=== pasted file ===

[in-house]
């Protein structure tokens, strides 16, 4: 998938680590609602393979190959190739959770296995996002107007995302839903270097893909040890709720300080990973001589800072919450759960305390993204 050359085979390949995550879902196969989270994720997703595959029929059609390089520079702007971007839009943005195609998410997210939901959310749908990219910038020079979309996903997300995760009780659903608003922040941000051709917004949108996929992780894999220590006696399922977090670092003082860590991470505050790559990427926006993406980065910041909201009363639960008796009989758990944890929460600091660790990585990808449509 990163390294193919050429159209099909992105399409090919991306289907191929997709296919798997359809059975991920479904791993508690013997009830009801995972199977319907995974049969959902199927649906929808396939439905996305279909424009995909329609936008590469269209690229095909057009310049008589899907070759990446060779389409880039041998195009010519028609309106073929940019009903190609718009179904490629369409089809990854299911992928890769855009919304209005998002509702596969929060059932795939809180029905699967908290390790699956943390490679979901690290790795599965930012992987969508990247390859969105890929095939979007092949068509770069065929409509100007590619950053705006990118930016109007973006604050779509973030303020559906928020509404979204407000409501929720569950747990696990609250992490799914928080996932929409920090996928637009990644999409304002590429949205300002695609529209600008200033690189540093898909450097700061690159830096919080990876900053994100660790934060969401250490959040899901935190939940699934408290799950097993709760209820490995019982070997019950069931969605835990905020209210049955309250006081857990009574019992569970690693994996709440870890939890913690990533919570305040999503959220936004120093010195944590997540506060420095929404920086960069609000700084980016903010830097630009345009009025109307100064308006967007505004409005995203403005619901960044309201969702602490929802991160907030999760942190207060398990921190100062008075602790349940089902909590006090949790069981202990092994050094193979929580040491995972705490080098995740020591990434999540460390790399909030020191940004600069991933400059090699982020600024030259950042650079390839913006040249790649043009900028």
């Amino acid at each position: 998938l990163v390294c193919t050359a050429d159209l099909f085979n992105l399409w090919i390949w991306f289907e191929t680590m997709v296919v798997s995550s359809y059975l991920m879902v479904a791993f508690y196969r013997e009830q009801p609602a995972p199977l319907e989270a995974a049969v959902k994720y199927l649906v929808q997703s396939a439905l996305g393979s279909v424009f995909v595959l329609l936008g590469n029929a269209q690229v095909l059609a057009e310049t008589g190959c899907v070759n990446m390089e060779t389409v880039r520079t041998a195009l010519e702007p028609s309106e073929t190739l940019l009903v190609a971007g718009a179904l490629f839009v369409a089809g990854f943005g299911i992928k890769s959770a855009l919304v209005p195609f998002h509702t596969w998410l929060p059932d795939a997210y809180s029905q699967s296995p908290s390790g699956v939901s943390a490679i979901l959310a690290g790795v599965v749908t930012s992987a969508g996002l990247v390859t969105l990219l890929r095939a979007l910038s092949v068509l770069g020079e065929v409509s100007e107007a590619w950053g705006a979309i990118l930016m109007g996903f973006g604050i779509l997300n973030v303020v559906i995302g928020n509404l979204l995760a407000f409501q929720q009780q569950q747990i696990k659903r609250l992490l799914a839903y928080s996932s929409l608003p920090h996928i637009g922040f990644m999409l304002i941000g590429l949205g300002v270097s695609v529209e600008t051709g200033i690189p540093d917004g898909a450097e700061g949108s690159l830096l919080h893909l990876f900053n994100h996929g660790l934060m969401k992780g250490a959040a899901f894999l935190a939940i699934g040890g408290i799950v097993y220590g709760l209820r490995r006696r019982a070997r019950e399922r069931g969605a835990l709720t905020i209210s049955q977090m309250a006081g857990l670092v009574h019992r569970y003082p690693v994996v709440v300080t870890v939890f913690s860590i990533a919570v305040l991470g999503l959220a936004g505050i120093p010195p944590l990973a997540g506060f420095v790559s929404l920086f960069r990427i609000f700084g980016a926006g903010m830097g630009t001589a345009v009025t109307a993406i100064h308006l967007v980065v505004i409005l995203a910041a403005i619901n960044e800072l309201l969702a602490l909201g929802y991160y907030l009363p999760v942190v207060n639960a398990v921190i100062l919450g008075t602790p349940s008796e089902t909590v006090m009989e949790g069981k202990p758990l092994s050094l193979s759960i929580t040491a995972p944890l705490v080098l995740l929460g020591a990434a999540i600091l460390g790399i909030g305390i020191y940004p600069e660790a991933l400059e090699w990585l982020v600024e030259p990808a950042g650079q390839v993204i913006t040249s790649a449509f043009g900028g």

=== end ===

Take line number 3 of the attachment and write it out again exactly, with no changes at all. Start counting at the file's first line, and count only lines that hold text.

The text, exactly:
């Amino acid at each position: 998938l990163v390294c193919t050359a050429d159209l099909f085979n992105l399409w090919i390949w991306f289907e191929t680590m997709v296919v798997s995550s359809y059975l991920m879902v479904a791993f508690y196969r013997e009830q009801p609602a995972p199977l319907e989270a995974a049969v959902k994720y199927l649906v929808q997703s396939a439905l996305g393979s279909v424009f995909v595959l329609l936008g590469n029929a269209q690229v095909l059609a057009e310049t008589g190959c899907v070759n990446m390089e060779t389409v880039r520079t041998a195009l010519e702007p028609s309106e073929t190739l940019l009903v190609a971007g718009a179904l490629f839009v369409a089809g990854f943005g299911i992928k890769s959770a855009l919304v209005p195609f998002h509702t596969w998410l929060p059932d795939a997210y809180s029905q699967s296995p908290s390790g699956v939901s943390a490679i979901l959310a690290g790795v599965v749908t930012s992987a969508g996002l990247v390859t969105l990219l890929r095939a979007l910038s092949v068509l770069g020079e065929v409509s100007e107007a590619w950053g705006a979309i990118l930016m109007g996903f973006g604050i779509l997300n973030v303020v559906i995302g928020n509404l979204l995760a407000f409501q929720q009780q569950q747990i696990k659903r609250l992490l799914a839903y928080s996932s929409l608003p920090h996928i637009g922040f990644m999409l304002i941000g590429l949205g300002v270097s695609v529209e600008t051709g200033i690189p540093d917004g898909a450097e700061g949108s690159l830096l919080h893909l990876f900053n994100h996929g660790l934060m969401k992780g250490a959040a899901f894999l935190a939940i699934g040890g408290i799950v097993y220590g709760l209820r490995r006696r019982a070997r019950e399922r069931g969605a835990l709720t905020i209210s049955q977090m309250a006081g857990l670092v009574h019992r569970y003082p690693v994996v709440v300080t870890v939890f913690s860590i990533a919570v305040l991470g999503l959220a936004g505050i120093p010195p944590l990973a997540g506060f420095v790559s929404l920086f960069r990427i609000f700084g980016a926006g903010m830097g630009t001589a345009v009025t109307a993406i100064h308006l967007v980065v505004i409005l995203a910041a403005i619901n960044e800072l309201l969702a602490l909201g929802y991160y907030l009363p999760v942190v207060n639960a398990v921190i100062l919450g008075t602790p349940s008796e089902t909590v006090m009989e949790g069981k202990p758990l092994s050094l193979s759960i929580t040491a995972p944890l705490v080098l995740l929460g020591a990434a999540i600091l460390g790399i909030g305390i020191y940004p600069e660790a991933l400059e090699w990585l982020v600024e030259p990808a950042g650079q390839v993204i913006t040249s790649a449509f043009g900028g």